Apple Exec Must Produce All Docs On 27% App Fee Decision

    A California federal judge presiding over a high-stakes antitrust hearing over Apple's compliance with a court-ordered ban on App Store anti-steering rules ordered a company executive Thursday to hand over all of his communications and notes on Apple's decision to impose a new 27% fee after her injunction.

  • May 16, 2024

    ESPN Workers Drop Religious Bias Suit Over Vaccine Mandate

    Two out of three former ESPN workers who sued the sports media company and its owner, The Walt Disney Co., claiming religious persecution after they were denied exemptions from their workplace's COVID-19 vaccination requirement have dropped their claims, according to a Thursday notice filed in Connecticut federal court.

  • May 16, 2024

    Convicted NC Tech Exec, Wife Accused Of Defaming Couple

    A couple facing claims they sabotaged a licensing deal that ultimately drove a North Carolina software company out of business have accused the company's co-founder and his wife of spending months slandering them online while the suit was otherwise on hold.

  • May 16, 2024

    US Soccer Hopes To Bounce Antitrust Lawsuit Absent FIFA

    U.S. Soccer is once again attempting to quash an antitrust lawsuit filed by an event promoter, but this time with a letter questioning whether settlement talks the judge recently ordered are worth the money and effort it would have to expend.

Expert Analysis

  • The Taylor Swift Effect: Leveraging IP Thresholds In Ads

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    The Cetaphil #GameTimeGlow commercial, which aired before the Super Bowl, has garnered attention for its indirect use of Taylor Swift-related symbols that were easily spotted by fans — sparking questions about the legality of nodding to the iconic pop star without violating intellectual property rights, say attorneys at ​​​​​​​Brooks Kushman.

  • The Challenges Of Measuring Harm In Slack-Fill Cases

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    A recent California federal court partial class certification ruling was a rare victory for plaintiffs in a case over slack-fill empty space in packaged products, indicating that damages arguments may be important at the certification stage, say Sushrut Jain and Valentina Bernasconi at Edgeworth Economics.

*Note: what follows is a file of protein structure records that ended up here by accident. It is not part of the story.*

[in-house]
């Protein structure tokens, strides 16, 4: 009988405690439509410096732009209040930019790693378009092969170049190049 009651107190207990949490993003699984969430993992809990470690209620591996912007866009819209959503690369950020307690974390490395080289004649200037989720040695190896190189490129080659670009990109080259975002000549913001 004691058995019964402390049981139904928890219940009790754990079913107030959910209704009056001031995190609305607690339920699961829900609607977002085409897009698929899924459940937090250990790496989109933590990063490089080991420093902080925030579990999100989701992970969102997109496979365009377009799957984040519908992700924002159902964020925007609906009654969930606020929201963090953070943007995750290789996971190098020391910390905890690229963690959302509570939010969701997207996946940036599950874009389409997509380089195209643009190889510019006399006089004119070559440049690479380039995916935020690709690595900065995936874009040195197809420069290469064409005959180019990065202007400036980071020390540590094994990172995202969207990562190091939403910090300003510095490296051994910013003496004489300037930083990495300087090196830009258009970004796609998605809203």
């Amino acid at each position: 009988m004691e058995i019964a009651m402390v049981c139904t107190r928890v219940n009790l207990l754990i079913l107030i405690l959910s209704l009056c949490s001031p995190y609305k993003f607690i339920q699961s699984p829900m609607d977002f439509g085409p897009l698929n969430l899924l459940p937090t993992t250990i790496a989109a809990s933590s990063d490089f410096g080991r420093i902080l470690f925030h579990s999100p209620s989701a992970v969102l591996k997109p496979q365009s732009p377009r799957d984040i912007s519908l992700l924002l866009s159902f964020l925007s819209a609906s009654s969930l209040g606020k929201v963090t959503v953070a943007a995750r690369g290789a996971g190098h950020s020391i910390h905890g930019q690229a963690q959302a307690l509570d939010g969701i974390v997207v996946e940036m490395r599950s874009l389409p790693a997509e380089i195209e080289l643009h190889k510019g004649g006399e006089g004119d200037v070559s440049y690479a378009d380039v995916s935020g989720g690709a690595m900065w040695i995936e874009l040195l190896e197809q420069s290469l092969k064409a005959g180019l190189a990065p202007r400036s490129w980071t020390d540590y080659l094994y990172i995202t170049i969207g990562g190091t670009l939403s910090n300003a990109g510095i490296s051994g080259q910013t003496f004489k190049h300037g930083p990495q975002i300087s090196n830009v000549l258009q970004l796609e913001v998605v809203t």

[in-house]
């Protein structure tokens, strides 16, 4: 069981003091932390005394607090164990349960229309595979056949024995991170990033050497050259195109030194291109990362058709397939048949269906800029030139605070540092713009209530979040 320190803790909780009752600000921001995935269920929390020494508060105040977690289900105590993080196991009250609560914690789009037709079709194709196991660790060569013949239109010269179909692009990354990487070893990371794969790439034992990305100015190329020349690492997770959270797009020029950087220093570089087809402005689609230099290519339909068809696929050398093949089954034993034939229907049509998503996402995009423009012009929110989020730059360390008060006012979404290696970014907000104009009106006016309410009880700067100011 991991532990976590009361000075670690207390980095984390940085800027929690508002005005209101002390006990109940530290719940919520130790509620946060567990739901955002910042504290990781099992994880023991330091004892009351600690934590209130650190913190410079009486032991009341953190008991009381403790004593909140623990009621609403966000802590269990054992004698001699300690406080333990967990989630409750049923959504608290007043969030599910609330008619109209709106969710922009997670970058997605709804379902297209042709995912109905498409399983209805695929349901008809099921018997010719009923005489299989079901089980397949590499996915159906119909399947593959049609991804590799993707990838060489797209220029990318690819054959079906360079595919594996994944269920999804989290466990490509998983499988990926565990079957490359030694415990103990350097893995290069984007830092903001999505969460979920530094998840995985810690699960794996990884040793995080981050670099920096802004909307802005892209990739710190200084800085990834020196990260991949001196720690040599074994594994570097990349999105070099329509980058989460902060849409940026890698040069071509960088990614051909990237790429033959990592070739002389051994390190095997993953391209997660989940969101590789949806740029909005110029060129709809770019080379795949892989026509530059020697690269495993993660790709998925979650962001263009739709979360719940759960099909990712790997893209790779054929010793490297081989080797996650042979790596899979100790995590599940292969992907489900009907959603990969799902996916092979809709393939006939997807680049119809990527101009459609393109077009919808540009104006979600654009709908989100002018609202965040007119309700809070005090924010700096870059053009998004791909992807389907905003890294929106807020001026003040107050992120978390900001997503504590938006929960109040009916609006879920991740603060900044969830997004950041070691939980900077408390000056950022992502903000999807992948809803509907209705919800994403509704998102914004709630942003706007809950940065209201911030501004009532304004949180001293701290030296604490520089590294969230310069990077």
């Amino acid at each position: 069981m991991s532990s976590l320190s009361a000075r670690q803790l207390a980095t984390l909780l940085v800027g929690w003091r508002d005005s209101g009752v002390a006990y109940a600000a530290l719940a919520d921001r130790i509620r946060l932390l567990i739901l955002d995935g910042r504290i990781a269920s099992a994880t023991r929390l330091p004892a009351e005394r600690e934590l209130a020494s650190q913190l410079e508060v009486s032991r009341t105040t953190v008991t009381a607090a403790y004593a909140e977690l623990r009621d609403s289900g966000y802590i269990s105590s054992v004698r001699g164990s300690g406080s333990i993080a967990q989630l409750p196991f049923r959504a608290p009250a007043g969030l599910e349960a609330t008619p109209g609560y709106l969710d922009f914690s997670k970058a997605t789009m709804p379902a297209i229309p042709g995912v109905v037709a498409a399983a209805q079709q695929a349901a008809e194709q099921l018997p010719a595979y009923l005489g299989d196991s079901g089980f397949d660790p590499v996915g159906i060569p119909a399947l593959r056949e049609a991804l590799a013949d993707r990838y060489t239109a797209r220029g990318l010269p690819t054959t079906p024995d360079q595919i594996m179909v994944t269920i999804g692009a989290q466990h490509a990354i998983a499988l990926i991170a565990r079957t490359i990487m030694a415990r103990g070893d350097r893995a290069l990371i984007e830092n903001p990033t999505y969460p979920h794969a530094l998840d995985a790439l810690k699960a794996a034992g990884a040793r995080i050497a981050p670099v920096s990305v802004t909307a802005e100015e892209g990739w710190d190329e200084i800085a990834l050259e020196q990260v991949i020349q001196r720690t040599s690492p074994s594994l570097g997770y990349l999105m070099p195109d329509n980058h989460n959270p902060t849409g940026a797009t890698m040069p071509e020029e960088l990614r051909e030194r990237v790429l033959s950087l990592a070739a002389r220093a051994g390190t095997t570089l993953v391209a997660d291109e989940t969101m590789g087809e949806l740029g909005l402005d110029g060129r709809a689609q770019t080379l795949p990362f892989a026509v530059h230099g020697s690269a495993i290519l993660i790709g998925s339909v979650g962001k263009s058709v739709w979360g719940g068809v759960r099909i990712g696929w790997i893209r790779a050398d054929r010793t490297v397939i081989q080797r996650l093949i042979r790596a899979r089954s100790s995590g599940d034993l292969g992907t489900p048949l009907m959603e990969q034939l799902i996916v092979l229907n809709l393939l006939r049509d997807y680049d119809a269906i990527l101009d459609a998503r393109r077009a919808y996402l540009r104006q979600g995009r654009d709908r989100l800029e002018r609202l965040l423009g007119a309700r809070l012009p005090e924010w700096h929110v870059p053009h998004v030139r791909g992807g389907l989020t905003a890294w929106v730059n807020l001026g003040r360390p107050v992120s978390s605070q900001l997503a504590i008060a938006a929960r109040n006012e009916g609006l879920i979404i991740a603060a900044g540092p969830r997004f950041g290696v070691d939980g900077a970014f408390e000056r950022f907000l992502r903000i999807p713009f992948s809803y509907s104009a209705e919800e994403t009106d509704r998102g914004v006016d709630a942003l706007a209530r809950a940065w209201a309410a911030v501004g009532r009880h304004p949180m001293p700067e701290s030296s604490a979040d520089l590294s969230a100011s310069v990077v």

• Series

    Skiing Makes Me A Better Lawyer

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    A lifetime of skiing has helped me develop important professional skills, and taught me that embracing challenges with a spirit of adventure can allow lawyers to push boundaries, expand their capabilities and ultimately excel in their careers, says Andrea Przybysz at Tucker Ellis.

  • High Court Social Media Speech Ruling Could Implicate AI

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    In Moody v. NetChoice and NetChoice v. Paxton, the U.S. Supreme Court is considering whether certain state laws can restrict content moderation by social media platforms, but the eventual decision could also provide insight into whether the first amendment protects artificial intelligence speech, say Joseph Meadows and Quyen Dang at GRSM50.

  • Disney Copyright Expiration Spurs Trademark Questions

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    While the recent expiration of Disney’s Steamboat Willie copyright is not likely to have an immediate impact, it could provide clarity on the extent to which trademark rights in character names and appearance affect what others can do with characters from works whose copyright has expired, says Bryan Wheelock at Harness IP.

  • Think Like A Lawyer: Forget Everything You Know About IRAC

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    The mode of legal reasoning most students learn in law school, often called “Issue, Rule, Application, Conclusion,” or IRAC, erroneously frames analysis as a separate, discrete step, resulting in disorganized briefs and untold obfuscation — but the fix is pretty simple, says Luke Andrews at Poole Huffman.